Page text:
Virtual private network (VPN) service provides secure network path between the customer site and the data center of the service provider over the shared public network such as the Internet. Traffic that goes through VPN path may or may not be encrypted to prevent eavesdropping in various specific embodiments. Each of the VPN service customers has one or more sites to be connected to the VPN. For example, in FIG. 1, Customer A 130 has two sites Aa 132 and Ab 134. Each VPN site is an end point of a VPN path. The other end point of the VPN path is on the VPN router 160, which resides in the data center 150 of the service provider.

The VPN router 160 in the data center 150 aggregate multiple VPN paths, identify the customer by VPN ID, and direct the traffic received from the customer to the virtual LAN (VLAN) switch 170. Within the VPN router 160, there are multiple virtual router (VR) programs, each serving the different VPN customers. For example, in FIG. 1, the VPN paths from service customer A 130 are terminated at the virtual router A 165 in the VPN router 160. Similarly, the VPN paths from customer B are connected to the VR B. Because each VR has its own routing table and other network resources dedicated to the customer it serves, packets from each VPN customer are clearly separated from the network point of view. This enables, for example, two different customers to use the same overlapping IP address spaces within a private address range.

When a VR A 165 receives packets from one of VPN path of customer A 130, it then adds to them the VLAN tag for customer A and sends them to the VLAN switch. The VLAN tag is the information added to the LAN frame so that more than two logically independent networks can be overlaid on the same LAN segment. The more detailed specification of VLAN tag is defined in the IEEE 803.1q standard. The VPN service is one of the service components or subsystems that comprise SSAS and is managed by the VPN management system 210, which will be described herein below.

Application service comprises of one or more application servers (“Servers”). Each service customer is assigned to one or more Servers. For a larger service customer who requires a lot of server processing capacity such as CPU time, more than one server can be assigned for load balancing. On the other hand, for a smaller customer who doesn't use much CPU and wants to reduce the service cost, one application server can be shared among more than one service customers. In the latter case, more than one application processes may be run on the shared application server.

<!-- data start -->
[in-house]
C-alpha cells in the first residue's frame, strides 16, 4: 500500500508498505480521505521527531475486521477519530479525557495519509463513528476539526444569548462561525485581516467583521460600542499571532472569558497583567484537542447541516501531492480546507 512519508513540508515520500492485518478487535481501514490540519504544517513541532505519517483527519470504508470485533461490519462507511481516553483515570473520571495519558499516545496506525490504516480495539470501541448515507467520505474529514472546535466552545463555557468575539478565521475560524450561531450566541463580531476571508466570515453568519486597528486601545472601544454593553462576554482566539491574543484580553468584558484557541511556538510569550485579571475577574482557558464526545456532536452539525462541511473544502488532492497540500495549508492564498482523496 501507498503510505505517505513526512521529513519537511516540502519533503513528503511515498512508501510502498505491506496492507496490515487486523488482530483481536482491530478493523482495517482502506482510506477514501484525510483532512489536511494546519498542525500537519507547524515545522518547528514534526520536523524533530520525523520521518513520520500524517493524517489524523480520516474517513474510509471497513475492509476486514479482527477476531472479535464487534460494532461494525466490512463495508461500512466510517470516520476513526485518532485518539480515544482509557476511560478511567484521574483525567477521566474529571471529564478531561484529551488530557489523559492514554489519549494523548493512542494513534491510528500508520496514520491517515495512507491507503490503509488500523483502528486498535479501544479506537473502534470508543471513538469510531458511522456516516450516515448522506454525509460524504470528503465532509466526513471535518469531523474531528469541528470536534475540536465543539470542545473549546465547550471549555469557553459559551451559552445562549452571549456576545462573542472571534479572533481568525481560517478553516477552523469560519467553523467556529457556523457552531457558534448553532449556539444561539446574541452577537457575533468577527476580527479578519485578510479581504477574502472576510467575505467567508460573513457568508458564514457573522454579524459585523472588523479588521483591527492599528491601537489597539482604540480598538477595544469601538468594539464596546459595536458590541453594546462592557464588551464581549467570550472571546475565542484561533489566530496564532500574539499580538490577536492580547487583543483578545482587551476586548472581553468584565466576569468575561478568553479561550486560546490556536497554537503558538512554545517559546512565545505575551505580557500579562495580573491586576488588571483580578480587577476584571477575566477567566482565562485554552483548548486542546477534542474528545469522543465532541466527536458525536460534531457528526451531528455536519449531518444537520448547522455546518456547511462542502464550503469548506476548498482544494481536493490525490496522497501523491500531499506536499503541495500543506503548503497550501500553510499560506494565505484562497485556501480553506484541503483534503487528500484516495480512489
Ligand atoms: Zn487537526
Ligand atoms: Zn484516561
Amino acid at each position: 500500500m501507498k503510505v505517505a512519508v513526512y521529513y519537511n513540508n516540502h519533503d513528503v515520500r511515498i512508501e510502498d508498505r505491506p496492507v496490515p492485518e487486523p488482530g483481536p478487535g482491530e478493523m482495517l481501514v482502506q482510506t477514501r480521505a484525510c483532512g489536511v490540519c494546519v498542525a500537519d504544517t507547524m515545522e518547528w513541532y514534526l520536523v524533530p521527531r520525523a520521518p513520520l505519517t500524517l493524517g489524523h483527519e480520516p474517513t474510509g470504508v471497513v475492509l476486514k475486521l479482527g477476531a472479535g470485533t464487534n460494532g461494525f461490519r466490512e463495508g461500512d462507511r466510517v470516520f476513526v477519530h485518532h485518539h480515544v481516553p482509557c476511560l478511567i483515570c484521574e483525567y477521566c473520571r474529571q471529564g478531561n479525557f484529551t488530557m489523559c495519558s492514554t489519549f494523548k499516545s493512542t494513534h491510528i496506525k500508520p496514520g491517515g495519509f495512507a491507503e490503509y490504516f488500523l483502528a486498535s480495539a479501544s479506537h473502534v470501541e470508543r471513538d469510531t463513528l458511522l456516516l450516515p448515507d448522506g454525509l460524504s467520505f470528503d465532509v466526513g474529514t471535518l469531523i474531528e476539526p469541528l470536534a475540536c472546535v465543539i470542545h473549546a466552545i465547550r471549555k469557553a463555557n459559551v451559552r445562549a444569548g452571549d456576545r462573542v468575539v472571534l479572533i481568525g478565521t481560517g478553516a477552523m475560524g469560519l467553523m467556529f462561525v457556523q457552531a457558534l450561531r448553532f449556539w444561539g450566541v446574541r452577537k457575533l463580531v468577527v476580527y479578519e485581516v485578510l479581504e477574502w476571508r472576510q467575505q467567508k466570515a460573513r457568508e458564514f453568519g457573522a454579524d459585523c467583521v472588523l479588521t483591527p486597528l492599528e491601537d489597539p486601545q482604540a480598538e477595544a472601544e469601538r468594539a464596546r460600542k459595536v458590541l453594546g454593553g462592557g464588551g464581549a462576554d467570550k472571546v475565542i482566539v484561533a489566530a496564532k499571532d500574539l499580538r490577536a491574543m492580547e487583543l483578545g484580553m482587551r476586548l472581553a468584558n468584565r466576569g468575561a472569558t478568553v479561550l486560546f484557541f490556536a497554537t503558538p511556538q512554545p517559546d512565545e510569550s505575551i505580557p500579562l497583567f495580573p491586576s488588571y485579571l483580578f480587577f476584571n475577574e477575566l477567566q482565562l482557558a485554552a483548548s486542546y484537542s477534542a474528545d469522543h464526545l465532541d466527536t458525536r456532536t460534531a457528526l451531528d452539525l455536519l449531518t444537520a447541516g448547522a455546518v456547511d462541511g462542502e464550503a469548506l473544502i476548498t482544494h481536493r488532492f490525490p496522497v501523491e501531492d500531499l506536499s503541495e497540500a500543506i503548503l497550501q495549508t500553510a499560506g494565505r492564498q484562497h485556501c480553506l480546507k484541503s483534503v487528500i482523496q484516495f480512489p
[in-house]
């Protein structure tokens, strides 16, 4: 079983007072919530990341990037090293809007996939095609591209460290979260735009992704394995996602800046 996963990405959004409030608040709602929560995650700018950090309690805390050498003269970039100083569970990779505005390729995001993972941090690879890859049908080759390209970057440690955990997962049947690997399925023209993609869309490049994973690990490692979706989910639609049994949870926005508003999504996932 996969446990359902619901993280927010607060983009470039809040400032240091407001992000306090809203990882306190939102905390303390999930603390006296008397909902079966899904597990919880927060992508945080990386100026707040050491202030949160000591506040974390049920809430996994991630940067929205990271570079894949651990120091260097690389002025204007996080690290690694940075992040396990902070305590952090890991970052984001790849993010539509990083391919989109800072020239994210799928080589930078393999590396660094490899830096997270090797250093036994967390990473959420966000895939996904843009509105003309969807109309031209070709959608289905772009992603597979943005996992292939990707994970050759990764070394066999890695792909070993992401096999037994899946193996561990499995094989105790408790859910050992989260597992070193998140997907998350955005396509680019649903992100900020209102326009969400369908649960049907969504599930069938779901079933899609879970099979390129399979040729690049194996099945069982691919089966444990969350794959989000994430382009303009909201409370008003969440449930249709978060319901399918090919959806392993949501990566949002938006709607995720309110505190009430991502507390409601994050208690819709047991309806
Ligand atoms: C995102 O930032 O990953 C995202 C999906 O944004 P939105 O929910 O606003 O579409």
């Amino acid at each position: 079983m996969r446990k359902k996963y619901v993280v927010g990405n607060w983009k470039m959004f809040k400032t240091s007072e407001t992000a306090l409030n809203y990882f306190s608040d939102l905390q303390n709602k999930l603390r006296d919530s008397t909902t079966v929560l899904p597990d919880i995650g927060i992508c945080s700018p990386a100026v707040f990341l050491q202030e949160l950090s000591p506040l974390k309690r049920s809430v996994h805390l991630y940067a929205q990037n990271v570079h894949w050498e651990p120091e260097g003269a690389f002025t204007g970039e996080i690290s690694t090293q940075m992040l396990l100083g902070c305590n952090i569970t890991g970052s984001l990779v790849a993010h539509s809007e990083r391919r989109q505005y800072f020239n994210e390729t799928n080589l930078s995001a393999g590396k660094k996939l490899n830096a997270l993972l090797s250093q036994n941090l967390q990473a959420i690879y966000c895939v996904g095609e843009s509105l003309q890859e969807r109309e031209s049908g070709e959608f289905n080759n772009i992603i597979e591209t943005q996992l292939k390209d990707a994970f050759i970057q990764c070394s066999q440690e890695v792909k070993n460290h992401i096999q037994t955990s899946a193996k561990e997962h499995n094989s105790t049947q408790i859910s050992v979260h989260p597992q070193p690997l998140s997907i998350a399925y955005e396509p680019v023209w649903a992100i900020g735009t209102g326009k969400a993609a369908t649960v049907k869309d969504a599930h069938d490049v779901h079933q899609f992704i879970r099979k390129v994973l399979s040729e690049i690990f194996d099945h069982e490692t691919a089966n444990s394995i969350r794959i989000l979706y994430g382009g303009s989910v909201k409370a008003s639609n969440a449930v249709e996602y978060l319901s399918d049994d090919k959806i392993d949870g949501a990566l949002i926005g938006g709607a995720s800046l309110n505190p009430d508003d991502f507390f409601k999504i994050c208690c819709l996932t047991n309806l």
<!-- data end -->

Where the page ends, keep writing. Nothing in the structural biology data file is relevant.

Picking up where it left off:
In FIG. 1, customer A uses two servers S-Aa 180 and S-Ab 182 while customers C and D share one server S-CD 186. Each application server belongs to a certain VLAN. As VLAN switch 170 on the VLAN segment is configured to transfer VLAN-tagged packets from VPN router 160 to an appropriate server connected to the VLAN segment, it is not necessary for servers to know to which VLAN they belong.

Each application server has one or more host bus adapters (HBA) that connect the server to a storage area network (SAN). From the SAN point of view, each server is identified by its HBA address or port. In the configuration illustrated by FIG. 1, each server is connected to a fibre channel (FC) switch 190, which performs the switching functions of the SAN. Application service is one of the service components or subsystems that comprise SSAS and is managed by the server management system 211, which will be described herein below.